Anglo American Plans De Beers Sale After Rejecting BHP Offer

 Anglo American Plans De Beers Sale After Rejecting BHP Offer

Anglo American (LSE:AAL,OTCQX:AAUKF) announced plans to divest its De Beers diamond business as it moves to restructure in the face of a takeover bid from rival miner BHP (ASX:BHP,LSE:BHP,NYSE:BHP).

In a Tuesday (May 14) press release, the company said it wants to streamline its operations and focus on high-demand sectors such as copper, iron ore and crop nutrients, creating what it believes is a ‘future-enabling portfolio.’

The move comes after Anglo’s rejection of BHP’s US$38.8 billion bid in late April. If it had gone through, it would have been one of the resource industry’s largest mergers and would have produced the world’s leading copper producer.

“We expect that a radically simpler business will deliver sustainable incremental value creation through a step change in operational performance and cost reduction,” said Anglo CEO Duncan Wanblad.

Anglo hopes that by streamlining its portfolio it will be able to position itself favorably in the rapidly evolving mining sector, particularly as demand for materials critical to renewable energy and electric vehicles continues to rise.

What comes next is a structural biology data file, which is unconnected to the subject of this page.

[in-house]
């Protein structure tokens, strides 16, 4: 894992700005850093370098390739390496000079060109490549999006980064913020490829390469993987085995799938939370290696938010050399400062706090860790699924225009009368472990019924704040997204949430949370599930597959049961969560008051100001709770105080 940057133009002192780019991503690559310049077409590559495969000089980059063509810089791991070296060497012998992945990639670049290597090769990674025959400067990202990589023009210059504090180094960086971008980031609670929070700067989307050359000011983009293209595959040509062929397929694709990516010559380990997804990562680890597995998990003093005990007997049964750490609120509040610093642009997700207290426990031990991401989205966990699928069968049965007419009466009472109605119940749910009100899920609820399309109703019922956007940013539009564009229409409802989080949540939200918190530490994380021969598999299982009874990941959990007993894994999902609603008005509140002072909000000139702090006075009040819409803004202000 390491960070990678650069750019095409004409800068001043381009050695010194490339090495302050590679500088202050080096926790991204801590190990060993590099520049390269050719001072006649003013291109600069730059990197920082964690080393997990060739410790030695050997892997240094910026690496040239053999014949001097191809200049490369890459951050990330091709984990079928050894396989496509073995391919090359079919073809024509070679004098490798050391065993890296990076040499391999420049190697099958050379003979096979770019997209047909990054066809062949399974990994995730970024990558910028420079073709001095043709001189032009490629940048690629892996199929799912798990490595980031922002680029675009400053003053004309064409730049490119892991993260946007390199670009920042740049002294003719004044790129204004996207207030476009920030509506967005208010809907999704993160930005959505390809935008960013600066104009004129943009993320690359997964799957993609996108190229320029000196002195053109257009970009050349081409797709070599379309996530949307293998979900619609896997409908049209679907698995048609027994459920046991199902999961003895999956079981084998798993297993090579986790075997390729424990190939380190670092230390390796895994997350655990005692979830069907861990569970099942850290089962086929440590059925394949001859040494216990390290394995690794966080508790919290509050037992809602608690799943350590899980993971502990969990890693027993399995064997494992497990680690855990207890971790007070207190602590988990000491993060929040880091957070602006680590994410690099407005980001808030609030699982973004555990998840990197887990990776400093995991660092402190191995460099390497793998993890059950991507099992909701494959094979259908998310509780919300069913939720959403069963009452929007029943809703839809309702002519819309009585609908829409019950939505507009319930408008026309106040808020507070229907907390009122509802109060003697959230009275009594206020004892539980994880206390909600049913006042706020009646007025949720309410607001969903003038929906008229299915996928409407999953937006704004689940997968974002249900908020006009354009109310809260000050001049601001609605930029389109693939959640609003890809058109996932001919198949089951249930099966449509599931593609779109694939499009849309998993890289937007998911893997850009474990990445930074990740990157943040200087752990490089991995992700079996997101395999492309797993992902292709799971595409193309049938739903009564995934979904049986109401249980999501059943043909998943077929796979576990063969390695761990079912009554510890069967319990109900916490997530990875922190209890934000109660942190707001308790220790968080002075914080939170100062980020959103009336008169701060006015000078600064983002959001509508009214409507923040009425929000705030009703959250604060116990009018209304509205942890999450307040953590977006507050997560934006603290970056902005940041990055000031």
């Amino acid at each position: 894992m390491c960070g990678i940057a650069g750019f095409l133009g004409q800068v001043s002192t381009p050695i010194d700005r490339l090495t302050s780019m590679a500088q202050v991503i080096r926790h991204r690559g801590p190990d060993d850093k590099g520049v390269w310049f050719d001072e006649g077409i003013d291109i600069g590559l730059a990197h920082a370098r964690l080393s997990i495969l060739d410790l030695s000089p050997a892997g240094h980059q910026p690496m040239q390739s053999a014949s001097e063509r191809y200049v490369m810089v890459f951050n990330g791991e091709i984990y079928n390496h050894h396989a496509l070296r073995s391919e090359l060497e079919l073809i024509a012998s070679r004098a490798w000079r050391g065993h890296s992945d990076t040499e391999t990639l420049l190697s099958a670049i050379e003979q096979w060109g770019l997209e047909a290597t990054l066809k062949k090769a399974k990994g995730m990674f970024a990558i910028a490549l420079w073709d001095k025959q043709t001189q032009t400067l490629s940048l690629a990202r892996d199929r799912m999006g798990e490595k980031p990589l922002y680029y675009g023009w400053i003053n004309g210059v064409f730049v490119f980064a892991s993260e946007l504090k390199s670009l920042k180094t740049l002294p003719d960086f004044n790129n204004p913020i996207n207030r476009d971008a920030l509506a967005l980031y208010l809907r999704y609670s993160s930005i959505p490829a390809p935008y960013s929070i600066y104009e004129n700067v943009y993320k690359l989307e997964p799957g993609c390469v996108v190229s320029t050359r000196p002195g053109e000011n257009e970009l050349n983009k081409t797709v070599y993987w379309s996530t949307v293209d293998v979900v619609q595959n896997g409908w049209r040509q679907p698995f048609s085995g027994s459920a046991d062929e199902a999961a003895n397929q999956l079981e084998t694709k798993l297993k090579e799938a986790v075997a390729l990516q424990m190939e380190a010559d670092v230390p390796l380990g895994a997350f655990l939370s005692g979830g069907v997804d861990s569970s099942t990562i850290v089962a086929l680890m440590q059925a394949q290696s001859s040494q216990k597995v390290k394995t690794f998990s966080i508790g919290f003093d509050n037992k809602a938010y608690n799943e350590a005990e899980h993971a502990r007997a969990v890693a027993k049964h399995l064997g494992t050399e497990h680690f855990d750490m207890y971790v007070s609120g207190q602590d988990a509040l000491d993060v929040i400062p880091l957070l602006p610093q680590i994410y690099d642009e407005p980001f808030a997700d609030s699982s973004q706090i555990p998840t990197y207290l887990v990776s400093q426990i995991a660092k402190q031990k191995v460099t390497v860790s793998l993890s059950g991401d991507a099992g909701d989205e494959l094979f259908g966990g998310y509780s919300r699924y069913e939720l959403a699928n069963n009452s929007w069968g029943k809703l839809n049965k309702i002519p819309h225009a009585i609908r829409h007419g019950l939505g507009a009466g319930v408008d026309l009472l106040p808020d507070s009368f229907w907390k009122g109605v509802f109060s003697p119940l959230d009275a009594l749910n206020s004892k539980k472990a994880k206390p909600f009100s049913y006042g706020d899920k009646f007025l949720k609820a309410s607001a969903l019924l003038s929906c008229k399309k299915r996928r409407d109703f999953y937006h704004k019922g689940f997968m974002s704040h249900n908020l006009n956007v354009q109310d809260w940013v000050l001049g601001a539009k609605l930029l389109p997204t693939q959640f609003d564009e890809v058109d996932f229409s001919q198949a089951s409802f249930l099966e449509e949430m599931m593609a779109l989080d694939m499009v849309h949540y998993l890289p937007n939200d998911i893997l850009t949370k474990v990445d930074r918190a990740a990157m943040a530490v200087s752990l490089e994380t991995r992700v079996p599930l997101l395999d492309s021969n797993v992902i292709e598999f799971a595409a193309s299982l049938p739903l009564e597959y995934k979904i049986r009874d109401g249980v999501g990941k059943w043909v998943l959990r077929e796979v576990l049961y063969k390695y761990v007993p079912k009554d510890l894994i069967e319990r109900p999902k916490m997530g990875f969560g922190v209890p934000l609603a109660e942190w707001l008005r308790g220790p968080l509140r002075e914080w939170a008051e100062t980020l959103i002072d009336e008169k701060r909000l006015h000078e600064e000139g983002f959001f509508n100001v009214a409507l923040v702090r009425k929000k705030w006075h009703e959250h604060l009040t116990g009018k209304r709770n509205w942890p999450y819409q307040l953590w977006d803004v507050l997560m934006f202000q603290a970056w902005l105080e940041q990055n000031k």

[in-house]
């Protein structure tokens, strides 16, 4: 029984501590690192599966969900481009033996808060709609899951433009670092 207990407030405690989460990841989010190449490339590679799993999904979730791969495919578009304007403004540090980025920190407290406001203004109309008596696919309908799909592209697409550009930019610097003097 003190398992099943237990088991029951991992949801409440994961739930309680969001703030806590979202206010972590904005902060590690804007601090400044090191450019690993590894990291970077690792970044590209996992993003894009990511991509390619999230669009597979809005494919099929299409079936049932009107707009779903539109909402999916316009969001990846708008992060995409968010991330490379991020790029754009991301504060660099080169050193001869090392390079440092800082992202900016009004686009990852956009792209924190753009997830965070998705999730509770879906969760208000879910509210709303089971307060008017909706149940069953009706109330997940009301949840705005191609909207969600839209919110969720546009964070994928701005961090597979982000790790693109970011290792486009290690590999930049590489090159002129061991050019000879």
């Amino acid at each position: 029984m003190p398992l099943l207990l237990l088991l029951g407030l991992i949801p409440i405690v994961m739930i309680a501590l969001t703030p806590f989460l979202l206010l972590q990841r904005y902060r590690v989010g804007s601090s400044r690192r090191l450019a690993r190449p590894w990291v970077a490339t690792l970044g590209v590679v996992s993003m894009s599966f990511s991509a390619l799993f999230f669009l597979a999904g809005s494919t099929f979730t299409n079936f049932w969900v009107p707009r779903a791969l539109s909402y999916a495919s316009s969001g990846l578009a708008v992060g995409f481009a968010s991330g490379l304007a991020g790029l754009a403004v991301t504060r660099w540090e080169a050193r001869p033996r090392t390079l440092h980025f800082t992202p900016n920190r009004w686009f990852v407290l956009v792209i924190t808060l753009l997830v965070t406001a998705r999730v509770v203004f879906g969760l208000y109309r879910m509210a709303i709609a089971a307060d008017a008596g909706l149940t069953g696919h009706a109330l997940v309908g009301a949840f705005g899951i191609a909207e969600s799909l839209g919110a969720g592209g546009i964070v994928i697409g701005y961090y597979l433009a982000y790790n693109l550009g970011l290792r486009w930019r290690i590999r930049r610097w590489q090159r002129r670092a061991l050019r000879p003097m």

The restructuring would also involve the demerger of Anglo American Platinum (OTC Pink:AGPPF,JSE:AMS), and the divestment of the company’s steelmaking coal business. Anglo will explore options for its nickel operations.

Anglo plans to reduce its investment in its Woodsmith potash mine in North Yorkshire, England, as well.

A hurdle for the offloading of De Beers is the Botswana government’s 15 percent stake in the business.

In a media call, Wanblad expressed support for the growth strategy Anglo has developed for De Beers, but said the company thinks it is ‘better executed by different owners and in a different structure.’

Anglo American acquired De Beers in 2011, buying the Oppenheimer family’s 40 percent stake for US$5.1 billion.

Like other luxury goods, diamonds have experienced a decline in global demand. De Beers, which both mines diamonds and produces synthetic gems through its Lightbox Jewellery unit, has responded by limiting supply and offering flexibility to contracted customers. In February, Anglo announced a US$1.6 billion impairment charge on the division.

Reuters notes that a London listing for De Beers could be advantageous for the sluggish UK stock market, which has attracted only 2 percent of European initial public offering volumes this year.

Securities Disclosure: I, Giann Liguid, hold no direct investment interest in any company mentioned in this article.

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